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In Response to Carol

The following is a short response to the film Carol.


  1. Compare and contrast the beginning of the film with the ending of the film. What has evolved and changed? What has caused the change? What is the lesson? Where is the joy?


Carol is much like Fear Eats the Soul and Mississippi Masala in that they deal with forbidden love that is taboo between “others”. Unlike those in the latter two films, Carol and Therese are capable of hiding what makes them different, but at a cost. Much of the film is spent illuminating the suppression of sexuality and identity. The subdued light-green, gold, soft pink, and grey color pallet is used to make all characters and objects in the scene to blend together; except when we are introduced to Carol, the scene bursts with bright reds. Even though the story primarily takes place during Christmas, Carol is always the brightest most distinguished splash of color. Later, after Therese and Carol have their affair, Therese is shown wearing the same red as Carol. This is perhaps a symbol for identifying her openly as “other”. Her sexuality is no longer hidden, so neither is she. The suppression of their sexuality (among other things) is also represented by the camera observing them from the other side of blurry, rain-studded windows. It is yet another barrier that blurs and hides their true identities. Not only is does the film focus on romantic longing but the longing of identity as well. For Therese, “the change” is understanding herself. As the film continues, she becomes a much stronger female character; this change was brought about by meeting Carol. For Carol, she is finally able to openly chase after what she wants. She is out of a bad marriage and still gets to see her daughter. This, interestingly enough, is brought about by Therese’ absence.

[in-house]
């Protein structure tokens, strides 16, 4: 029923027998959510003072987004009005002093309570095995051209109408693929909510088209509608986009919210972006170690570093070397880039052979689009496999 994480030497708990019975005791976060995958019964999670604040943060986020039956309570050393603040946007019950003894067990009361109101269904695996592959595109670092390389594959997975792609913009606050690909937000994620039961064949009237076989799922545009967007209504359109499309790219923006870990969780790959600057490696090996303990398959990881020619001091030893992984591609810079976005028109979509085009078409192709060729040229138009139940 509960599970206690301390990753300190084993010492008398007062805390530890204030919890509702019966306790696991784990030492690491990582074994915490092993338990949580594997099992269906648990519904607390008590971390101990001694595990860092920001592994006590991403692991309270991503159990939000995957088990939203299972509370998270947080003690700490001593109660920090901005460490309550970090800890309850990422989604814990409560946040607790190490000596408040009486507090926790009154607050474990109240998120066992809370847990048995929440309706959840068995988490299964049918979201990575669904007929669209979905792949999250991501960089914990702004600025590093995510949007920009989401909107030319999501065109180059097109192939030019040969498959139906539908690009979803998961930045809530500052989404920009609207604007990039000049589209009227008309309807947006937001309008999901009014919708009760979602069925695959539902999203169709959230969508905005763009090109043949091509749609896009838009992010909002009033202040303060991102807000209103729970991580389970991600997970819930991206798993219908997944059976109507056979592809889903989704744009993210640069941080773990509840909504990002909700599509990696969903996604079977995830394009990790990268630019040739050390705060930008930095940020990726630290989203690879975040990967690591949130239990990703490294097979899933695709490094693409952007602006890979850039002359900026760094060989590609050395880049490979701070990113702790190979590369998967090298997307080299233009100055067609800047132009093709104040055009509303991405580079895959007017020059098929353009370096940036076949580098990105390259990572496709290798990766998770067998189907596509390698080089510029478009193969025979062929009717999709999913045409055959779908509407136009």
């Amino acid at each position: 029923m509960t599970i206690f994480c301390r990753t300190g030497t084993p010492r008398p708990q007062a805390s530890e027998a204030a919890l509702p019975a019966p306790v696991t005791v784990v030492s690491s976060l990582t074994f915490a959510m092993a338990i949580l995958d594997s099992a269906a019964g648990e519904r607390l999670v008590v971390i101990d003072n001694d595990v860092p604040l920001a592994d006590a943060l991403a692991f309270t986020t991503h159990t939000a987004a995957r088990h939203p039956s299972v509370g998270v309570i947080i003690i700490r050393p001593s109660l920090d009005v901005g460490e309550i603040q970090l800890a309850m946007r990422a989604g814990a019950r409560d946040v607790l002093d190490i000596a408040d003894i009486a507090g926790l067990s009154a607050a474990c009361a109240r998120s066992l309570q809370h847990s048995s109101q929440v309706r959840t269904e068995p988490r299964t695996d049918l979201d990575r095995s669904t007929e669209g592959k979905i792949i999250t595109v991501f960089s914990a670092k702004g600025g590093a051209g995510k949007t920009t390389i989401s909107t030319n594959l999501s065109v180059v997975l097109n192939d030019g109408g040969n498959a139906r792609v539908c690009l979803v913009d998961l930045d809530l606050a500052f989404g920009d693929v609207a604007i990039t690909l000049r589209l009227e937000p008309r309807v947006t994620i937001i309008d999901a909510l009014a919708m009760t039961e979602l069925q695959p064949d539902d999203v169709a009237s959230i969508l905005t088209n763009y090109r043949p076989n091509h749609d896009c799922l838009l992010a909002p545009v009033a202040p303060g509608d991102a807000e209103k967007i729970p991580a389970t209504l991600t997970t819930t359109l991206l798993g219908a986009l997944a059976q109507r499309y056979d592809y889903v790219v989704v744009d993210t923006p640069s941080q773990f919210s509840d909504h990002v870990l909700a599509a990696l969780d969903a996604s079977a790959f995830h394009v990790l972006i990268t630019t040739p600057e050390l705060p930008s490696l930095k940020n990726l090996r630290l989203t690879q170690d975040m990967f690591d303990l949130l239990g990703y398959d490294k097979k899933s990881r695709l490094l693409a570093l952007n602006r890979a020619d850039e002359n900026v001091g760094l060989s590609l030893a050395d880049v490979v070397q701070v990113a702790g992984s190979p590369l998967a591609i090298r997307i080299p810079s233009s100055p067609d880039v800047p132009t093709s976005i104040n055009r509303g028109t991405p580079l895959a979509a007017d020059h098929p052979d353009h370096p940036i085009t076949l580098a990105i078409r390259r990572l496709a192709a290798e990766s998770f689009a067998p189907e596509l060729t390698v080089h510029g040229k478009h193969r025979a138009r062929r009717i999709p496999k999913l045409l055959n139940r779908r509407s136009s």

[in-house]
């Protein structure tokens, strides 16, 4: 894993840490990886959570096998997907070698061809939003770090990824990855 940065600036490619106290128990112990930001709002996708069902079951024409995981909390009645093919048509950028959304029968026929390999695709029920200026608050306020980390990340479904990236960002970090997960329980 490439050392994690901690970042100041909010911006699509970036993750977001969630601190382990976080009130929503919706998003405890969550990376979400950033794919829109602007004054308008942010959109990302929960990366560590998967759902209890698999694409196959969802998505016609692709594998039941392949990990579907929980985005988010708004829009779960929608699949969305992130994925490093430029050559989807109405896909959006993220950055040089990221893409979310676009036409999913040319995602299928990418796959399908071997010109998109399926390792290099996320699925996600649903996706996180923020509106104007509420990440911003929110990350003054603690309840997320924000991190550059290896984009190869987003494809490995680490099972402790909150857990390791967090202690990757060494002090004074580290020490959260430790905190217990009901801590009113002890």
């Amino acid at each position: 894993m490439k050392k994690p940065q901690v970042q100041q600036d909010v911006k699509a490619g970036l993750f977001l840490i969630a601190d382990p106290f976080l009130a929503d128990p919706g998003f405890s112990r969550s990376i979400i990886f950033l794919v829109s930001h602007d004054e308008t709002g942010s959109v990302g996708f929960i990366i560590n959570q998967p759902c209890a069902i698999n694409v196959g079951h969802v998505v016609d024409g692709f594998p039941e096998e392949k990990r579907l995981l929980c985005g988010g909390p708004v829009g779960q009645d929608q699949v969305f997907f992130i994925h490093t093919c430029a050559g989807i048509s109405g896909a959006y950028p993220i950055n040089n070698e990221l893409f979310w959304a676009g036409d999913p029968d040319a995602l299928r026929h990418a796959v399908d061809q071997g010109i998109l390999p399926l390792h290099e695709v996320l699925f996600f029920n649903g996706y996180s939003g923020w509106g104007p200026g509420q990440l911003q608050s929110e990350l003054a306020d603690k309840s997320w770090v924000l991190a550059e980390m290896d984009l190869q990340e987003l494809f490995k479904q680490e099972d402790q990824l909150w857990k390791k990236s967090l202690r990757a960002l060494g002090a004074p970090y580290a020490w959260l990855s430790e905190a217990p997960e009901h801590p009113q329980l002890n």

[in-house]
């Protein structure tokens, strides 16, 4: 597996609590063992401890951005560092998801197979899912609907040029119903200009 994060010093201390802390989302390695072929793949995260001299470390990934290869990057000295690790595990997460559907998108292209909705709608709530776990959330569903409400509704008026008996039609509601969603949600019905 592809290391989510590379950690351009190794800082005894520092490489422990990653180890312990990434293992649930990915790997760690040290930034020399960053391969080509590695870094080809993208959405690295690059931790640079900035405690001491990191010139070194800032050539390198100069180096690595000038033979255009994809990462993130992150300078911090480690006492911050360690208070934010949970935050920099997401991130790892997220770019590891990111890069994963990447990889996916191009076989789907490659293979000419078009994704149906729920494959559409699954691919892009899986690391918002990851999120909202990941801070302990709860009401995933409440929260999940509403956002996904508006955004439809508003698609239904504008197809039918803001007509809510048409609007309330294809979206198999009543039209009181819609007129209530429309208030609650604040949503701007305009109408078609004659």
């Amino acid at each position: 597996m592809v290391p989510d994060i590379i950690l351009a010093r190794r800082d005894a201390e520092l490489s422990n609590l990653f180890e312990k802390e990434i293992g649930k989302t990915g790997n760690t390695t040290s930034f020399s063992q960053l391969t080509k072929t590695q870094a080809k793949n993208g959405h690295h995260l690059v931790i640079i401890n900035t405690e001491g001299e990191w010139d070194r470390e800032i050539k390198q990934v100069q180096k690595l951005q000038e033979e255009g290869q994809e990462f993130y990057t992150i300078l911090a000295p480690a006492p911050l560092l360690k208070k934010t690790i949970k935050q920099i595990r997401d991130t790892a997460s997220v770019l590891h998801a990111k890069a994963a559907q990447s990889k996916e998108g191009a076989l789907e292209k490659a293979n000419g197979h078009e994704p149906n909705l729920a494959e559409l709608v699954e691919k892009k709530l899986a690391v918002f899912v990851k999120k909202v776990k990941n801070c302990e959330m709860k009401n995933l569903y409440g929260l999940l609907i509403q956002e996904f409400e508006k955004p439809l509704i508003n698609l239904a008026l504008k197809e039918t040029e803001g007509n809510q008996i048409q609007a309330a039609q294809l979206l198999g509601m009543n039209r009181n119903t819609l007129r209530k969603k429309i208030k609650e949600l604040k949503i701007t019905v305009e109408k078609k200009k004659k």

by Sky Katz

For more information about Carol

For more information about Mississippi Masala

For more information about Ali: Fear Eats the Soul

Movie poster from:

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